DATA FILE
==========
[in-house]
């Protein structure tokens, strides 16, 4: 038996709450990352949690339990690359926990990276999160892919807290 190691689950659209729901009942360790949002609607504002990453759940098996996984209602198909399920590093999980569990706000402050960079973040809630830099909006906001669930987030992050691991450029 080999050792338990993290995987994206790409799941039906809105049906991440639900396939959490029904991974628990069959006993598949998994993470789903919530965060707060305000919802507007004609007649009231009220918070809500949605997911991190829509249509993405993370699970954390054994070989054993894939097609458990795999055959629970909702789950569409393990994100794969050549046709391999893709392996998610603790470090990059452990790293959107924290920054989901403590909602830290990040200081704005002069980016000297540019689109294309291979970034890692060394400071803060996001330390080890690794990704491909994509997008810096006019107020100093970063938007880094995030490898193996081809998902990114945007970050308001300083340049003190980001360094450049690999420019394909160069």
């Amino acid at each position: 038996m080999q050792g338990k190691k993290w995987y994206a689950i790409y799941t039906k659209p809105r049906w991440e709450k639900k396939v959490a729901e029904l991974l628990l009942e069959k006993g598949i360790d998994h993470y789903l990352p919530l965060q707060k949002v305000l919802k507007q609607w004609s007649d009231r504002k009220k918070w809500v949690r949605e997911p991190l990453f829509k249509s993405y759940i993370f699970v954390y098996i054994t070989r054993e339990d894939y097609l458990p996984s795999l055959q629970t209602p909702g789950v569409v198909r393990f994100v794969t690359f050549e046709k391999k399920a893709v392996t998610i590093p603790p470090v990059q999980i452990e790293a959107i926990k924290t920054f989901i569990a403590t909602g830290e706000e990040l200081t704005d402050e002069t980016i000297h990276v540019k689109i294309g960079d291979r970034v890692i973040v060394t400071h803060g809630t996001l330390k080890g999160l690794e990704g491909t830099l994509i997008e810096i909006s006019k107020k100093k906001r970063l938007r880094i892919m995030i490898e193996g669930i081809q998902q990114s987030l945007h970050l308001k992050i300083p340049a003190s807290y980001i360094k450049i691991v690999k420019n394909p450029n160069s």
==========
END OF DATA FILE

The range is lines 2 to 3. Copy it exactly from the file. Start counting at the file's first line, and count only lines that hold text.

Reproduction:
């Protein structure tokens, strides 16, 4: 038996709450990352949690339990690359926990990276999160892919807290 190691689950659209729901009942360790949002609607504002990453759940098996996984209602198909399920590093999980569990706000402050960079973040809630830099909006906001669930987030992050691991450029 080999050792338990993290995987994206790409799941039906809105049906991440639900396939959490029904991974628990069959006993598949998994993470789903919530965060707060305000919802507007004609007649009231009220918070809500949605997911991190829509249509993405993370699970954390054994070989054993894939097609458990795999055959629970909702789950569409393990994100794969050549046709391999893709392996998610603790470090990059452990790293959107924290920054989901403590909602830290990040200081704005002069980016000297540019689109294309291979970034890692060394400071803060996001330390080890690794990704491909994509997008810096006019107020100093970063938007880094995030490898193996081809998902990114945007970050308001300083340049003190980001360094450049690999420019394909160069």
């Amino acid at each position: 038996m080999q050792g338990k190691k993290w995987y994206a689950i790409y799941t039906k659209p809105r049906w991440e709450k639900k396939v959490a729901e029904l991974l628990l009942e069959k006993g598949i360790d998994h993470y789903l990352p919530l965060q707060k949002v305000l919802k507007q609607w004609s007649d009231r504002k009220k918070w809500v949690r949605e997911p991190l990453f829509k249509s993405y759940i993370f699970v954390y098996i054994t070989r054993e339990d894939y097609l458990p996984s795999l055959q629970t209602p909702g789950v569409v198909r393990f994100v794969t690359f050549e046709k391999k399920a893709v392996t998610i590093p603790p470090v990059q999980i452990e790293a959107i926990k924290t920054f989901i569990a403590t909602g830290e706000e990040l200081t704005d402050e002069t980016i000297h990276v540019k689109i294309g960079d291979r970034v890692i973040v060394t400071h803060g809630t996001l330390k080890g999160l690794e990704g491909t830099l994509i997008e810096i909006s006019k107020k100093k906001r970063l938007r880094i892919m995030i490898e193996g669930i081809q998902q990114s987030l945007h970050l308001k992050i300083p340049a003190s807290y980001i360094k450049i691991v690999k420019n394909p450029n160069s």